Non-parental custody (once upon a time known as third-party custody) is where you seek to become custodian of children who are not your own. The law governing these cases is RCW 26.10. The controlling idea is the best interests of the children. Specifically, the person bringing this type of case is seeking to prove that the biological parents are unfit, or even if fit, it would be an actual detriment to the children to live with these parents. There is nothing that defines what is an "unfit" parent. One useful way to present the case to the court is show how the parents are unwilling or unable to perform parenting functions, using the statutory definition of parenting functions (see link below). A court is not required to adopt this approach, but it is very tempting for the court because it is a clear list and relates to the statute.
All of the necessary forms are on the Washington State Courts website. It is better to have a lawyer, but if you have to do it yourself you can use the courthouse facilitator to make sure you've gotten everything filled out correctly. It is better to give the court too much information rather than too little. But instead of telling a long drawn-out story highlight what your concerns are (i.e., drugs, DV, etc). Also, if there are children who all have the same mom and dad, file just one petition covering them all. If there's more than one mom and dad, file a separate case for the children according to who they belong to. For example, dad has two kids by two different women (kids were living with dad and the mom of one kid) so you would file two separate cases (child 1, you vs. dad and that mom AND child 2, you vs dad and the second mom) because each child's case may have a different outcome (one child stays with you, other child is sent to live with second mom, dad gets no kids).
In non-parental custody cases, petitioners (and everyone in their home over the age of 16) are required to have a Washington State Patrol background check done. It's quicker and cheaper to get it done online. You (and everyone over 16 living in your home) also have to have a DSHS background check too. There's an order the court has to sign (you want to get it signed when you first file your case) to order DSHS to release any records they have. Get these requests underway quickly. It's unlikely that you'll have all the results by the time of the first court hearings. That's okay. Note that every time you have a court hearing, the court will run a JIS (Judicial Information System) background check on every adult in your home. Make sure you have the full legal name and date of birth of every adult in your home handy each and every time you go to court. JIS shows everything in WA, criminal and civil. This includes traffic stuff. Yes, the other parties have have a JIS too.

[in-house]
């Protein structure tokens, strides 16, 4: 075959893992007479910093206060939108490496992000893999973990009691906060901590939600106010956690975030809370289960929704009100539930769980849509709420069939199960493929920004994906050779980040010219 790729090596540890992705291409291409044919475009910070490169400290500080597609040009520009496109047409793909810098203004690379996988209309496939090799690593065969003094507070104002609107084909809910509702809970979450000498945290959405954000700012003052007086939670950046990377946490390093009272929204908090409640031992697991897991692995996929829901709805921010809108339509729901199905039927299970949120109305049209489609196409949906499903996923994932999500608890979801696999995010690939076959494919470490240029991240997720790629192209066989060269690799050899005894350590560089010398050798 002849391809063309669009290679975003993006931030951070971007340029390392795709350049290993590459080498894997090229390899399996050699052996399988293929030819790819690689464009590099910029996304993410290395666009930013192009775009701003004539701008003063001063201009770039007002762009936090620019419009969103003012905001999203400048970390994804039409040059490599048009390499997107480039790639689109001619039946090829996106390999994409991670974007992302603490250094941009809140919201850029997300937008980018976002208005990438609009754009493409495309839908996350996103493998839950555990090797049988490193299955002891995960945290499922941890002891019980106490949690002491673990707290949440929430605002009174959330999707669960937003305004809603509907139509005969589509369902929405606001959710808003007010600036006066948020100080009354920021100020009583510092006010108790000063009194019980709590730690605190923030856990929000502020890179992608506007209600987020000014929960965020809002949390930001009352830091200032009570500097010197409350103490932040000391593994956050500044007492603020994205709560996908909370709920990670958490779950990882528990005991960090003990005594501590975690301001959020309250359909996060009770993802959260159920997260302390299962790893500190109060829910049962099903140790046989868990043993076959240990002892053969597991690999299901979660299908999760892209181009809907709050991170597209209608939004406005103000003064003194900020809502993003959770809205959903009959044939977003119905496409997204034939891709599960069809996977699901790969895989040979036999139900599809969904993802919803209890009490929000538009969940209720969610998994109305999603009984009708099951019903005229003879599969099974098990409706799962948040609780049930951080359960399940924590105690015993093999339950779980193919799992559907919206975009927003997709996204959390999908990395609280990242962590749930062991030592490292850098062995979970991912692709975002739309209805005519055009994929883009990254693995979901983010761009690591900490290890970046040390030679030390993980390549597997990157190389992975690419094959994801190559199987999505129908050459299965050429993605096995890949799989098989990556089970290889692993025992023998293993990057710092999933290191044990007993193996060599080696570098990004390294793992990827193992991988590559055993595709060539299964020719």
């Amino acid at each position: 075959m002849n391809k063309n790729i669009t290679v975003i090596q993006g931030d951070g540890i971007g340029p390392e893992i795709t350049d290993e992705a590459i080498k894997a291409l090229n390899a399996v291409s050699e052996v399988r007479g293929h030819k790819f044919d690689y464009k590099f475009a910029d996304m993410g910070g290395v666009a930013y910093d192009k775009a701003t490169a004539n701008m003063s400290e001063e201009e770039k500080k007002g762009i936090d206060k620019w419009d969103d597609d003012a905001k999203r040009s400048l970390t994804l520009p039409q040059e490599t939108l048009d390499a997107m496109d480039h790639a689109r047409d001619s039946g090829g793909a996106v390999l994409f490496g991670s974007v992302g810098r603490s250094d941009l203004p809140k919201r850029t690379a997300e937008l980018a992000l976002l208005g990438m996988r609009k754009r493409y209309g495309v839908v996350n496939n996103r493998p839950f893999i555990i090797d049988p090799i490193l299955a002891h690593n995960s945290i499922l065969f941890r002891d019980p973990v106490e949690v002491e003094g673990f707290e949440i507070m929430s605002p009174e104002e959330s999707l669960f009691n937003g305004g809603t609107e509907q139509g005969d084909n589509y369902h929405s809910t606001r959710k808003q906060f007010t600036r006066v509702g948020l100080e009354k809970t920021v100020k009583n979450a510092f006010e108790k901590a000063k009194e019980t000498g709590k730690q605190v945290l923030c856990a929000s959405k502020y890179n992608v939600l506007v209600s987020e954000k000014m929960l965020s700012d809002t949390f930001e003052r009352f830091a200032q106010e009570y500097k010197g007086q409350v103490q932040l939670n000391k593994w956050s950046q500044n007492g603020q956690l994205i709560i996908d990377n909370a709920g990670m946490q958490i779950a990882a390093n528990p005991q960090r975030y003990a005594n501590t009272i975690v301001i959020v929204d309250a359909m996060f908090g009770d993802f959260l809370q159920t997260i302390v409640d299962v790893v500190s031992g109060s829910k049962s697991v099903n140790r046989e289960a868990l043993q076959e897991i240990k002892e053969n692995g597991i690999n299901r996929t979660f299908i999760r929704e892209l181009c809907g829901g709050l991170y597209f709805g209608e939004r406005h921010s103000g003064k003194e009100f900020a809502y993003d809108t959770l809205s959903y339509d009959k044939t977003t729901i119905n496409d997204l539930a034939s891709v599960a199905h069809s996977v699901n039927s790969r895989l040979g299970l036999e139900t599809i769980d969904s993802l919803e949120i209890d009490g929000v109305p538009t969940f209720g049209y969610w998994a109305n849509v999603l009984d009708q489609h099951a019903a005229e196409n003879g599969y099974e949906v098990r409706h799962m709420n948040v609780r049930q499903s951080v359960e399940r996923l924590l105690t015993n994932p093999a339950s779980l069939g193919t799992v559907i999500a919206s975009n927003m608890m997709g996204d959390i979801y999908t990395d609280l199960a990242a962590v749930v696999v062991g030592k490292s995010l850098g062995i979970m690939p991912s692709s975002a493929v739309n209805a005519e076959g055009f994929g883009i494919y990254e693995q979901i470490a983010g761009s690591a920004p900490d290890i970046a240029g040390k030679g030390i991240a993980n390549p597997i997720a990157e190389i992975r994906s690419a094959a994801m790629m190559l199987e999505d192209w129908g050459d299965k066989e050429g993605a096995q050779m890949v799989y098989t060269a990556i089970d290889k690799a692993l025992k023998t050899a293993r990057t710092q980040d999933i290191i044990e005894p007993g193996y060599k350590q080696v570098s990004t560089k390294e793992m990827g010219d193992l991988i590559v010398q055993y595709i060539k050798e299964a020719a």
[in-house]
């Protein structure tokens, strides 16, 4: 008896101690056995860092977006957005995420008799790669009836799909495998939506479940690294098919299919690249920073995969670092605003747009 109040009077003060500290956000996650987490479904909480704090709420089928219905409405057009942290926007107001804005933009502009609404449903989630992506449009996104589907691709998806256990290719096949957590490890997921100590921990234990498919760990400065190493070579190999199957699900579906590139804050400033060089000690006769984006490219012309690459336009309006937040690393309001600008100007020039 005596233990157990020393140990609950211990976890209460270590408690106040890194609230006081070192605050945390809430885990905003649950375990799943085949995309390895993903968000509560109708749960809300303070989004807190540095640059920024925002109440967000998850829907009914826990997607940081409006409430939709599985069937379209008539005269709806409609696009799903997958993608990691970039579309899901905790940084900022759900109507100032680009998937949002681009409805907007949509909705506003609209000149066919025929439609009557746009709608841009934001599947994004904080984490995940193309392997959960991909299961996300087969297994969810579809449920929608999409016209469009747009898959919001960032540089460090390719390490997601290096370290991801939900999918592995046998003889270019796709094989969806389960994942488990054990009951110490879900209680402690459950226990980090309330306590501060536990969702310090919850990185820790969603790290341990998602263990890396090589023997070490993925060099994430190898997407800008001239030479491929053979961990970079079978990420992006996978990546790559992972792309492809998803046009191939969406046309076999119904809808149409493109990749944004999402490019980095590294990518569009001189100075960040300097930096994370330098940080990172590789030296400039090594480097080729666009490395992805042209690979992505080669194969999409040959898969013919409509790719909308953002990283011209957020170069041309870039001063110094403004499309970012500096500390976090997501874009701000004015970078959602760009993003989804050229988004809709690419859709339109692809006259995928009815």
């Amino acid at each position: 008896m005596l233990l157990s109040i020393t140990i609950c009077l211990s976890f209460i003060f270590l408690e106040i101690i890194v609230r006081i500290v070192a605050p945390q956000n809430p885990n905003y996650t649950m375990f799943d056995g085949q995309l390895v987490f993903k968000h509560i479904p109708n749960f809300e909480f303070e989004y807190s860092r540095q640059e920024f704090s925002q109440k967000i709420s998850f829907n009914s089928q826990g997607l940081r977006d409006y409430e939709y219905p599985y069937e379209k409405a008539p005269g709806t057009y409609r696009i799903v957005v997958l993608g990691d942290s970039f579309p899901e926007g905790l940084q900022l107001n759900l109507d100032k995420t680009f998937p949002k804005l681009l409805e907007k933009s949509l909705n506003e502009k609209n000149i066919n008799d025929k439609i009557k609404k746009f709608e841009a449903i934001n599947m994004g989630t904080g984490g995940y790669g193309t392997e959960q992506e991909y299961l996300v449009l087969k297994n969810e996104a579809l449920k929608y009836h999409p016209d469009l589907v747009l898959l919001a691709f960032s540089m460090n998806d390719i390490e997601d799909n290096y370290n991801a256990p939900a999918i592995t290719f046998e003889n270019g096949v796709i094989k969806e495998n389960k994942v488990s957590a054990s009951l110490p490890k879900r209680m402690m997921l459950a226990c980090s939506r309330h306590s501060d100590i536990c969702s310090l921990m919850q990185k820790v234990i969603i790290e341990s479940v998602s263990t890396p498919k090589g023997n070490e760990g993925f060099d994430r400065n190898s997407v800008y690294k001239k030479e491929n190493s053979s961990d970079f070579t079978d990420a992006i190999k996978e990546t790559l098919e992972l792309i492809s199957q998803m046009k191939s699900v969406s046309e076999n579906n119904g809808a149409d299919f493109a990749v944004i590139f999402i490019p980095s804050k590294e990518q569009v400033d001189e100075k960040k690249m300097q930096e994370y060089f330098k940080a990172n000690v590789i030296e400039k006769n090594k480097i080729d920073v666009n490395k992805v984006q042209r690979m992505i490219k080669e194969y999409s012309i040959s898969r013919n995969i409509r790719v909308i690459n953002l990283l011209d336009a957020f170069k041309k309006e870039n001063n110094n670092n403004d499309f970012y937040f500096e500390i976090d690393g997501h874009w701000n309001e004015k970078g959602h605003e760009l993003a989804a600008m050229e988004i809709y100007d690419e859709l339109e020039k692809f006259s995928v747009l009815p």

Ex Parte Restraining Order
Usually, these cases start with an ex parte restraining order because as soon as the parents are served, they'll want to come scoop up the kids. This is where having a lawyer really really helps. The court will read through your papers, run the JIS and likely sign an order keeping the kids with you until the initial hearing. Make sure you have someone to serve the parents promptly with the ex parte restraining order. Make sure that the childrens' school, daycare have a copy of it as well as make sure neighbors are aware of what's going on.
This is the initial hearing with everyone present. The court usually will be addressing the restraining order as well as whether there's adequate cause to proceed with non-parental custody. The court may appoint a Guardian ad Litem, order substance abuse testing/assessments, and visitation. The ruling by the court about visits, etc, will likely remain in effect until the Guardian ad Litem's report is filed. So, if there's any potential problems with the court's ruling, address it openly to the court right then. Problems that arise will often have to wait for the GAL report. One thing to keep in mind throughout this process is that non-parental custody is NOT about who can provide the better home. Being poor is not the same as being a poor parent. The focus is always on the ability of the biological parents to provide a safe, stable and appropriate home. Don't let the case become about poverty, its a powerful weapon for biological parents.
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